Sometimes a piece of paper isn’t enough. A good rule of thumb is before hiring a contractor, a manager should always ask to see the contractor’s or subcontractor’s certificate of insurance, and also call the agent listed on the policy to ensure that it’s still valid.
“It is the responsibility of the board of directors to verify a contractor’s insurance before beginning work,” Oberlander says. “They may delegate this to their property manager or an appointed committee to verify coverage.”
According to Carroll, all associations should have their own workers' compensation insurance so if a contractor’s insurance policy doesn’t have the proper coverage, the association’s own policy can fill in the gaps.
“The association may be liable only when the contractor has no workers’ compensation insurance in force,” Oberlander says. “Since the association’s liability insurance policy will not defend or pay a work-related injury, it is always recommended that the association purchase their own WC insurance to cover incidents similar to this.”
Oberlander says that anyone working on a property is considered a for-hire worker and therefore the remedy for injury is covered by workers’ compensation insurance.
According to Florida law, any employer who employs one or more part- or full-time employees must obtain workers’ compensation coverage. This would cover proprietors, partners and corporate officers as well as all workers.
Gorham says the state of Florida requires contractors with more than one employee to carry workers' comp for their employees. If a company is a sole proprietor and has no employees, they may exempt themselves from this; however, he always highly recommends against allowing exempt employees to work on the properties he represents.
Any contractor who subcontracts any work being done in a condo or HOA must obtain proof of workers’ compensation coverage or a Certificate of Election to be exempt from all subcontractors, prior to work being done. If the sub-contractor is not covered or exempt, for purposes of workers’ compensation coverage, the sub-contractor’s employees shall become the employees of the contractor. That means the contractor will be responsible to pay any benefits to the subcontractor and its employees.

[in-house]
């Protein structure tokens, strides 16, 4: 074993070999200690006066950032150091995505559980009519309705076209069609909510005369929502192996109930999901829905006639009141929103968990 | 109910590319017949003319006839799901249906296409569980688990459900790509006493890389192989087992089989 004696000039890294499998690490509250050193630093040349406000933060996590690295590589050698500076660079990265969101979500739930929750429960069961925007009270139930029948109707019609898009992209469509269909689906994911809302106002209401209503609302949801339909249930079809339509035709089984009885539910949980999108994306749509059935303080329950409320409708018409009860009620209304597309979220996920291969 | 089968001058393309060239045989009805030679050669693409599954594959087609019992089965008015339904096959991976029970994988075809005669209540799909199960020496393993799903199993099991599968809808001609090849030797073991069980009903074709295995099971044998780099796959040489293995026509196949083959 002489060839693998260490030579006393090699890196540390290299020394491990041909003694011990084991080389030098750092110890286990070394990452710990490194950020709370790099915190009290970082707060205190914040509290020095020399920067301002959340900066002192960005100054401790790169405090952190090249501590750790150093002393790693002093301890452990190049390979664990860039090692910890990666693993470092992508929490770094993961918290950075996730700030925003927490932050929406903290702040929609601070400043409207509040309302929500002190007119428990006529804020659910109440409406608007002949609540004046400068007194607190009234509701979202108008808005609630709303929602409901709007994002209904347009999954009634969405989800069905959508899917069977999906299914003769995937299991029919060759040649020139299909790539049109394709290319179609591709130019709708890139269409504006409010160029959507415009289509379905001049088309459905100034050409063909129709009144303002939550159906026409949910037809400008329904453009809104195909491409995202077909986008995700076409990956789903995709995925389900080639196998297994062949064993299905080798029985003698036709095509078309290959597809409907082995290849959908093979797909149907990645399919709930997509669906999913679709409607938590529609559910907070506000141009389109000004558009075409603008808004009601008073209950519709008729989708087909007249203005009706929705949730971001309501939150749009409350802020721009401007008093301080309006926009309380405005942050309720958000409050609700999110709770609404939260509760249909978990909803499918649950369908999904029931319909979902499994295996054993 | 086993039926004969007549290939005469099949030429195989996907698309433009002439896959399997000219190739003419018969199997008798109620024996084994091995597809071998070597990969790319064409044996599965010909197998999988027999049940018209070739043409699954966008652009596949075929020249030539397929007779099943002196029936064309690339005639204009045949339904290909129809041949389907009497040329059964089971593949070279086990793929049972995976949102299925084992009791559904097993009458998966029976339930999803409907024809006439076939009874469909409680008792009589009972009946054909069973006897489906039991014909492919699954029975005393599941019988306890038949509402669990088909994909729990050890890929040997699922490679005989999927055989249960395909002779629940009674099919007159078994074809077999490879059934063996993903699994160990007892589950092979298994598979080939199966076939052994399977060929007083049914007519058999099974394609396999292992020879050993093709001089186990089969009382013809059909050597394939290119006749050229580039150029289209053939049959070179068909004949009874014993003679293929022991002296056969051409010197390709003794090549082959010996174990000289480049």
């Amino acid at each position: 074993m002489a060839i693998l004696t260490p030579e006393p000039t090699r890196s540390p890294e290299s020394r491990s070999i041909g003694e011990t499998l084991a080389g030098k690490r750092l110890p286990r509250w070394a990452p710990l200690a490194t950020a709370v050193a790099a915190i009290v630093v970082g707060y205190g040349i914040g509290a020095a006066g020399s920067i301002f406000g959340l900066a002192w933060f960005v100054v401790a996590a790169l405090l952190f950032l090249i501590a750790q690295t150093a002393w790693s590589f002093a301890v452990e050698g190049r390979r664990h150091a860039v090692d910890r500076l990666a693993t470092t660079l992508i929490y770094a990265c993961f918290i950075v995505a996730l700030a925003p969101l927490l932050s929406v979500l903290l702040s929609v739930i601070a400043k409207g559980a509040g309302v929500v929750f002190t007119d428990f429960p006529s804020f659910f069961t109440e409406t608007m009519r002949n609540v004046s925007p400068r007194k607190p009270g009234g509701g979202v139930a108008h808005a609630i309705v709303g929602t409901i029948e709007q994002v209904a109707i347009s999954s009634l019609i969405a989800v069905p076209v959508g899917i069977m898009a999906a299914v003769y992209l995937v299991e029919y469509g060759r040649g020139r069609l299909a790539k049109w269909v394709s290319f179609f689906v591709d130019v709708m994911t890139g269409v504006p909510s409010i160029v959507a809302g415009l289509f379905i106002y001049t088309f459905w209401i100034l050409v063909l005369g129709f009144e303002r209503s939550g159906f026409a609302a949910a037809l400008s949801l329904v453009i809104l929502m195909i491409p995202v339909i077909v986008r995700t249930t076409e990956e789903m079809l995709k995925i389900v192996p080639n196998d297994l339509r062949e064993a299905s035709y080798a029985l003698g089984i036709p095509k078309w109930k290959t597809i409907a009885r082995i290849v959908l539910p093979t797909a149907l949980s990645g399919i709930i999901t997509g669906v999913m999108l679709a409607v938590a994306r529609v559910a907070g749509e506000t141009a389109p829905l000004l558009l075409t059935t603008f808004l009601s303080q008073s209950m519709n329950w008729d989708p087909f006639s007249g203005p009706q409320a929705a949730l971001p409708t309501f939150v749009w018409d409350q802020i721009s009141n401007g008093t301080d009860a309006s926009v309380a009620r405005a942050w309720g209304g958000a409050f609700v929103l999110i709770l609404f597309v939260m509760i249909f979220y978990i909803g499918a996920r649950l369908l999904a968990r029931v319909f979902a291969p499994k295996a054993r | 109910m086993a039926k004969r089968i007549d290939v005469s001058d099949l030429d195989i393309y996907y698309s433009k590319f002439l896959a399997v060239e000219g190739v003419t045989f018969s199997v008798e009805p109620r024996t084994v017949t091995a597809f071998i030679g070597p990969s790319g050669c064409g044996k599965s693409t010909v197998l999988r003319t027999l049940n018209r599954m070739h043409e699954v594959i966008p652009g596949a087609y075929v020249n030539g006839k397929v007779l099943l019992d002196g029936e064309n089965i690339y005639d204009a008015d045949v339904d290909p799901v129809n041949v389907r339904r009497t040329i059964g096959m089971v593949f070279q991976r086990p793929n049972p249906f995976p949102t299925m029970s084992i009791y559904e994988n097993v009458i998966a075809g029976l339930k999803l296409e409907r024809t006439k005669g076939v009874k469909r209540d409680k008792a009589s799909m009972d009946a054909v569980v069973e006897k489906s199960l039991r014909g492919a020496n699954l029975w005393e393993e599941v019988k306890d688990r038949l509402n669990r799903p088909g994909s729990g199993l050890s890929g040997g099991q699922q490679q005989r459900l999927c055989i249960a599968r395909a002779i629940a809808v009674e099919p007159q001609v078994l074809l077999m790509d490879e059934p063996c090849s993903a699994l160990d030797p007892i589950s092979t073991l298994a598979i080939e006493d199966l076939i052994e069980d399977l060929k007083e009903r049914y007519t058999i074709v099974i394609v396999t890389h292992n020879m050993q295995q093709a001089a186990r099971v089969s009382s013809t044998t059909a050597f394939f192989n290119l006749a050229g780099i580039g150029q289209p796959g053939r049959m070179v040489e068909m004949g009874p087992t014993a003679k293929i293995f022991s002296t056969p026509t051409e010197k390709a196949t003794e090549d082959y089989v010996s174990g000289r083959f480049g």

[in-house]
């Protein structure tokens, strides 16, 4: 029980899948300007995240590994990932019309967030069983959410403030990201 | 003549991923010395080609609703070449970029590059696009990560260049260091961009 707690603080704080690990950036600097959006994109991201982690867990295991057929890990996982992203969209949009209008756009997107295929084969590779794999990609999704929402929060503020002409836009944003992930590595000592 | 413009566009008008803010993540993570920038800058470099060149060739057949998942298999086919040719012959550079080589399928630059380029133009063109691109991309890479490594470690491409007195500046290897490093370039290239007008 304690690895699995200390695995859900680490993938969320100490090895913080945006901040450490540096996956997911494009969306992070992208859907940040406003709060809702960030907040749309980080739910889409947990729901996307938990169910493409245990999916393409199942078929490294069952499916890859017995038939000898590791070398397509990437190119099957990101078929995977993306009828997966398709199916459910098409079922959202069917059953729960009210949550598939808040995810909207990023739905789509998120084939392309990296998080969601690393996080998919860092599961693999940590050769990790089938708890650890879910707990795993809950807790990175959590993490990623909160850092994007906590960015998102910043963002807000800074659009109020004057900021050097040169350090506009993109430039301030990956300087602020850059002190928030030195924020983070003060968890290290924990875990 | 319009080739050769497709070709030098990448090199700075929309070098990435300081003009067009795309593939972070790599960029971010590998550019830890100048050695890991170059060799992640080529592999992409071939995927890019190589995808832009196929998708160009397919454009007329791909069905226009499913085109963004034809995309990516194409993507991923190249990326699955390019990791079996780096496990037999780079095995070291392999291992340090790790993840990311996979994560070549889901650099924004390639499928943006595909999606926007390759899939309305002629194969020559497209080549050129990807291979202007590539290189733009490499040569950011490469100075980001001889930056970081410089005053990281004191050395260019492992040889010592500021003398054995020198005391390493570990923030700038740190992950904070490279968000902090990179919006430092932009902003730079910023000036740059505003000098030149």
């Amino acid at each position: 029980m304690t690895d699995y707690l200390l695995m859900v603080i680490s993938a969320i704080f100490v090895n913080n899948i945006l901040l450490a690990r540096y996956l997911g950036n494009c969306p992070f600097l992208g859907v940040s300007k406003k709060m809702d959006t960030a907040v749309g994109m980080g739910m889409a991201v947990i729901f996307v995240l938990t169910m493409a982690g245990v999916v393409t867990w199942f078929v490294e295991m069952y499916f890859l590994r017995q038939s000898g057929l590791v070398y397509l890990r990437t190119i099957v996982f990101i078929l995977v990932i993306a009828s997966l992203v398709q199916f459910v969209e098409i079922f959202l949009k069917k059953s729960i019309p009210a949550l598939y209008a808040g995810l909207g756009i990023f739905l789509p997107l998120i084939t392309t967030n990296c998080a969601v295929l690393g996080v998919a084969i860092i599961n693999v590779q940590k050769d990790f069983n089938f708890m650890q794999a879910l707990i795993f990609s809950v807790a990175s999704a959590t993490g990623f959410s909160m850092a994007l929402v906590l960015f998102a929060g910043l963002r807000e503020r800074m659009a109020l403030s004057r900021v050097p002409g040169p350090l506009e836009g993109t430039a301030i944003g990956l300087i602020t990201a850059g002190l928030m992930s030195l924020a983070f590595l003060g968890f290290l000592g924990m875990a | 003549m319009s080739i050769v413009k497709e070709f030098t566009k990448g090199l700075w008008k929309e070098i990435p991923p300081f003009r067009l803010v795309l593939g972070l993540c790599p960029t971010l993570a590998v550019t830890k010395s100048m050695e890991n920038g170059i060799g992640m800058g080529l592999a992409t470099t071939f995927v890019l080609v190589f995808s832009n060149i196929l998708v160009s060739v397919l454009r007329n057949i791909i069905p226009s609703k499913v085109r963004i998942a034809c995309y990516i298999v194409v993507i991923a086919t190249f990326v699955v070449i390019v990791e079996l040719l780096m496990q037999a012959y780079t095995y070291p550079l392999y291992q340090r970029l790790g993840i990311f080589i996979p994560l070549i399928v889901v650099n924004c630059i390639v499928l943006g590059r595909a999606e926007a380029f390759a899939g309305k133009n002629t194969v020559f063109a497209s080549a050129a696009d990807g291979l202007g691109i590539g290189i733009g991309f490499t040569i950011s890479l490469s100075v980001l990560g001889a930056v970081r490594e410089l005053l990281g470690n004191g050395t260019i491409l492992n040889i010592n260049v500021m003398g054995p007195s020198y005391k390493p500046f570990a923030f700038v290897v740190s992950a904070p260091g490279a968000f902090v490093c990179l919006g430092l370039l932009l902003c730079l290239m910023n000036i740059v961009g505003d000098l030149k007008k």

Mankuta says if the worker has been injured as a result of the work in a project, then worker’s’ compensation insurance will provide coverage, per Florida Statute 489.114, which requires that every contractor must provide evidence of worker’s compensation insurance prior to the issuance or renewal of a contracting license.
“The failure to maintain workers’ compensation insurance shall result in revocation, suspension or denial of the issuance or renewal of a registration or certification of the contractor,” he says.
Beware of Fraudulent Contractors
Most lawyers and insurance agents have dealt with a contractor who was not really insured either because of a mistake or more likely, because they were trying to get away with something.
According to Mankuta, by Florida statute, the Construction Industry Licensing Board can place a license holder on probation, reprimand the license, revoke, suspend or deny the renewal of a license; require financial restitution for harm directly related to a violation, and/or impose a fine not to exceed $10,000.00 per violation.
This would be one of the rare circumstances when an HOA or condo building is held liable for injuries or damages suffered by a contractor’s employee on the building’s property. If a contractor is not carrying proper insurance for his employees and they get hurt, the condo could then become liable for their medical bills.
“If, as a result of some condition on the premises, unrelated to the project, a worker is injured, it may result in a negligence claim against the building owner,” Mankuta says. “Any worker injured in connection with work on the project should be covered by the contractor’s worker’s compensation insurance.”
In the economic environment South Floridians currently live in, there are many contractors who make promises of quick and inexpensive repairs but this shouldn’t stop a board from carefully choosing a contractor to make sure the contractor is properly licensed and insured.
Keith Loria is a freelance writer and a frequent contributor to The South Florida Cooperator.